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Atomic Ace and the Robot Rampage

Atomic Ace and the Robot Rampage

by Jeff Weigel

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It's an ordinary day for Atomic Ace and his family until the evil Roboconqueror accidentally sends his mechanoid army after Ace's son instead of Ace himself. With Ace busy in space diverting a meteor threat, who will be on Earth to save the day?


It's an ordinary day for Atomic Ace and his family until the evil Roboconqueror accidentally sends his mechanoid army after Ace's son instead of Ace himself. With Ace busy in space diverting a meteor threat, who will be on Earth to save the day?

Editorial Reviews

Publishers Weekly
After his debut in Atomic Ace: He's Just My Dad (PW wrote, "Comic-strip panels of a Spandex-clad `Atomic Ace' alternate with cozy images of Ace's family in this humorous look at a hero balancing work and home"), the middle-school boy narrator returns in Atomic Ace and the Robot Rampage by Jeff Weigel, in which the narrator must fend off an attack of robots at his school. Copyright 2006 Reed Business Information.
Children's Literature - Ken Marantz
In this second book about Atomic Ace, our narrator extols the prowess of his hero dad in rhyme, while the visual tale is told in comic-book graphic novel style. As Ace's son goes off to school, the evil Roboconquerer has been released from prison and is rounding up his robots for revenge on Atomic Ace. But a tracking device leads the robots to his son instead. Another hero, Energy Angel, who turns out to be his mother, luckily arrives in time to snatch him to safety. Meanwhile Atomic Ace is alerted to capture Roboconquerer and put his robots to helpful work instead. The hard binding and the rhyming text make this appear like a picturebook, with more double-page scenes than a typical comic book, along with the small superimposed action scenes produced with ink and brush and scanned and colored in Adobe Photoshop. The quasi-naturalistic drawing style and speech balloons, however, derive directly from the comic book family.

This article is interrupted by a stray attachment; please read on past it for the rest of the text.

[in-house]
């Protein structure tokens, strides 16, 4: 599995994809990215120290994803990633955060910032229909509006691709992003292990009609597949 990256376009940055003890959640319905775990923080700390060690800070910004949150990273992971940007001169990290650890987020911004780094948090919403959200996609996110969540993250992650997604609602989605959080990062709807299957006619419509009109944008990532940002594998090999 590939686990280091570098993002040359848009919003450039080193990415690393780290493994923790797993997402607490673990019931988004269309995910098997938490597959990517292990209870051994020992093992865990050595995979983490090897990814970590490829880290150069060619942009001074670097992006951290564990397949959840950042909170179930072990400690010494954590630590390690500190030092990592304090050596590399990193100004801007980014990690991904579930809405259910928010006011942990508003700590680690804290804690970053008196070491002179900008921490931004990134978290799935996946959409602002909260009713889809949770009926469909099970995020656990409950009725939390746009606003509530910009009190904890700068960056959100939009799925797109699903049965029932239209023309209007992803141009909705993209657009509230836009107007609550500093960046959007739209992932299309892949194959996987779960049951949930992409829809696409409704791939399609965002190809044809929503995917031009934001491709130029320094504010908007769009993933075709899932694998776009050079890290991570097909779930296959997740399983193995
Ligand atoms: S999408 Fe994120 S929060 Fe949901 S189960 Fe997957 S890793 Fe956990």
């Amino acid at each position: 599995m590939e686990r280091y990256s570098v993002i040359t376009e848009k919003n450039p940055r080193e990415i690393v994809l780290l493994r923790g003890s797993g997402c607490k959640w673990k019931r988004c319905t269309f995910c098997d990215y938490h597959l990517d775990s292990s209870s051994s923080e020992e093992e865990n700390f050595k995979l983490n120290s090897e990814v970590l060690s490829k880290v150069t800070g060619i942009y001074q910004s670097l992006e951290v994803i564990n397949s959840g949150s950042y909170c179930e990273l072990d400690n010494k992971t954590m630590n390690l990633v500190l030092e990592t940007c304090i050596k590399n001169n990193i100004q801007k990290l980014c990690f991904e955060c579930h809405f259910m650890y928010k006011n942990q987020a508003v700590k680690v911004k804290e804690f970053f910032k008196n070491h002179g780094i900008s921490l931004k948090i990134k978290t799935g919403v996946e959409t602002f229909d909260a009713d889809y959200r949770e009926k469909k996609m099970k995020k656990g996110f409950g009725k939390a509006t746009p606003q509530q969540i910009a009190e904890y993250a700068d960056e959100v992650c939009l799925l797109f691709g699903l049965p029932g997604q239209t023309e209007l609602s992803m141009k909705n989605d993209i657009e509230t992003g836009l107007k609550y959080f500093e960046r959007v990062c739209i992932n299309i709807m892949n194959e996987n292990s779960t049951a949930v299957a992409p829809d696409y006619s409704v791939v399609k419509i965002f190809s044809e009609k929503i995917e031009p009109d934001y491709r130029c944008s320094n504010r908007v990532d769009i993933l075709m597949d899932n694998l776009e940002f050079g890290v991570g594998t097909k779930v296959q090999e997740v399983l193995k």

School Library Journal
Gr 1-3-A new adventure told in rhyme by the author of Atomic Ace: (He's Just My Dad) (Albert Whitman, 2004). Boldly colored comic-book panels showing Ace in action are interspersed with the somewhat more mundane scenes of his son at home and at school. That is, until the worlds collide, when Atomic Ace's nemesis, Roboconqueror, unleashes a robot army that invades the boy's classroom. Ace is off in space protecting the planet and is too far away to rescue his son. Just when he is about to meet his doom, he is whisked away by another superhero-with a strangely familiar face. It is Energy Angel, aka Mom, who saves the day. It turns out that she had been quite the superhero until she had her son, and misses the old days. Dad enlists the services of the vanquished robot army to help with household duties to free up her time, and she is back in the superhero business. While some of the rhymes seem a bit forced, the story flows for the most part, and the bold, graphic layout with intricate details will attract readers. Purchase where the first book is popular.-DeAnn Okamura, San Mateo County Library, CA Copyright 2006 Reed Business Information.
Kirkus Reviews
Having extolled the merits of his superhero father in Atomic Ace (He's Just My Dad) (2004), a lad discovers that his mom has hidden talents too in this engaging follow-up. No sooner does his spandex-clad dad zoom off into space to deal with an incoming swarm of meteors than another swarm-this one of red-eyed robots sent by cyborg baddie Roboconqueror-bursts through his classroom window. It looks like curtains for sure, but rescue comes from an unexpected source as lightning-wielding Energy Angel swoops out of retirement to zap the metal marauders, and the sprout discovers that he has not one, but two superhero parents. Illustrated with brightly colored comics-style panels inset into larger scenes, this rhymed ruckus can be read with equal ease as a straightforward Pow!-Zap!-Save-the-Earth adventure or a tongue-in-cheek takeoff-especially as, in the end, after Mom's return to active duty is expedited by a corps of robots rewired to do the domestic chores, Atomic Ace flies off with a wink. Shelve it next to Bob McLeod's Superhero ABC (January 2006) and Ross MacDonald's Another Perfect Day (2002). (Picture book. 6-8)

Product Details

Whitman, Albert & Company
Publication date:
Albert Whitman Prairie Paperback Ser.
Edition description:
Sales rank:
Product dimensions:
8.50(w) x 11.00(h) x 0.16(d)
Age Range:
7 - 10 Years

Meet the Author

Jeff Weigel is an author, illustrator, and designer. He worked with Michael P. Spradlin to create the New York Times bestseller It's Beginning to Look a Lot Like Zombies, a book of zombie Christmas carols. Weigel has also written his own children's books, Atomic Ace (He's Just My Dad) and Atomic Ace and the Robot Rampage in addition to his graphic novel Thunder From The Sea: Adventure on Board the HMS Defender.

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